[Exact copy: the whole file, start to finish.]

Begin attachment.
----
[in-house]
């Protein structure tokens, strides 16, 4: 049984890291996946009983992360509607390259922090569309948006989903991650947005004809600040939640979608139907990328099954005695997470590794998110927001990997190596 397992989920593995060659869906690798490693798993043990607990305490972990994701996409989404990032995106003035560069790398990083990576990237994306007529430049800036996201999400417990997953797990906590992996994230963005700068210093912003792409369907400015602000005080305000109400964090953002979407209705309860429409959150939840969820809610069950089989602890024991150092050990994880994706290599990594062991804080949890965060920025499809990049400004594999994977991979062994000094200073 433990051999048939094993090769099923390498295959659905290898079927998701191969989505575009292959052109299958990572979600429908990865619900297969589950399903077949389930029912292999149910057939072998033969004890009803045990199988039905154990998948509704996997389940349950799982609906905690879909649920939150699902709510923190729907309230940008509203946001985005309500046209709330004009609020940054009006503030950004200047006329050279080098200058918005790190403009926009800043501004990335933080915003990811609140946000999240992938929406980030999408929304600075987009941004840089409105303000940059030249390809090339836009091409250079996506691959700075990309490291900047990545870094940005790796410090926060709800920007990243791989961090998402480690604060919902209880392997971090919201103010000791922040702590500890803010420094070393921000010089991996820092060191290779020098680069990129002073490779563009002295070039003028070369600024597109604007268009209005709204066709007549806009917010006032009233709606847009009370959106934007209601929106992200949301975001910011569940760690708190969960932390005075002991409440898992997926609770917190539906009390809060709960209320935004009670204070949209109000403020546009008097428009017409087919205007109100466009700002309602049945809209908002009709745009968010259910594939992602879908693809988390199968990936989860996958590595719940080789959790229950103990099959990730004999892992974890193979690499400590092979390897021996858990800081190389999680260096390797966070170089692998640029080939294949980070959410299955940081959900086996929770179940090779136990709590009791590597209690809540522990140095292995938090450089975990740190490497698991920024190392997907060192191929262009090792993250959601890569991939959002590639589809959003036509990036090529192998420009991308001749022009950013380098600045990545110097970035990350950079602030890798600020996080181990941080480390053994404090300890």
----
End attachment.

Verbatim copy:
[in-house]
């Protein structure tokens, strides 16, 4: 049984890291996946009983992360509607390259922090569309948006989903991650947005004809600040939640979608139907990328099954005695997470590794998110927001990997190596 397992989920593995060659869906690798490693798993043990607990305490972990994701996409989404990032995106003035560069790398990083990576990237994306007529430049800036996201999400417990997953797990906590992996994230963005700068210093912003792409369907400015602000005080305000109400964090953002979407209705309860429409959150939840969820809610069950089989602890024991150092050990994880994706290599990594062991804080949890965060920025499809990049400004594999994977991979062994000094200073 433990051999048939094993090769099923390498295959659905290898079927998701191969989505575009292959052109299958990572979600429908990865619900297969589950399903077949389930029912292999149910057939072998033969004890009803045990199988039905154990998948509704996997389940349950799982609906905690879909649920939150699902709510923190729907309230940008509203946001985005309500046209709330004009609020940054009006503030950004200047006329050279080098200058918005790190403009926009800043501004990335933080915003990811609140946000999240992938929406980030999408929304600075987009941004840089409105303000940059030249390809090339836009091409250079996506691959700075990309490291900047990545870094940005790796410090926060709800920007990243791989961090998402480690604060919902209880392997971090919201103010000791922040702590500890803010420094070393921000010089991996820092060191290779020098680069990129002073490779563009002295070039003028070369600024597109604007268009209005709204066709007549806009917010006032009233709606847009009370959106934007209601929106992200949301975001910011569940760690708190969960932390005075002991409440898992997926609770917190539906009390809060709960209320935004009670204070949209109000403020546009008097428009017409087919205007109100466009700002309602049945809209908002009709745009968010259910594939992602879908693809988390199968990936989860996958590595719940080789959790229950103990099959990730004999892992974890193979690499400590092979390897021996858990800081190389999680260096390797966070170089692998640029080939294949980070959410299955940081959900086996929770179940090779136990709590009791590597209690809540522990140095292995938090450089975990740190490497698991920024190392997907060192191929262009090792993250959601890569991939959002590639589809959003036509990036090529192998420009991308001749022009950013380098600045990545110097970035990350950079602030890798600020996080181990941080480390053994404090300890």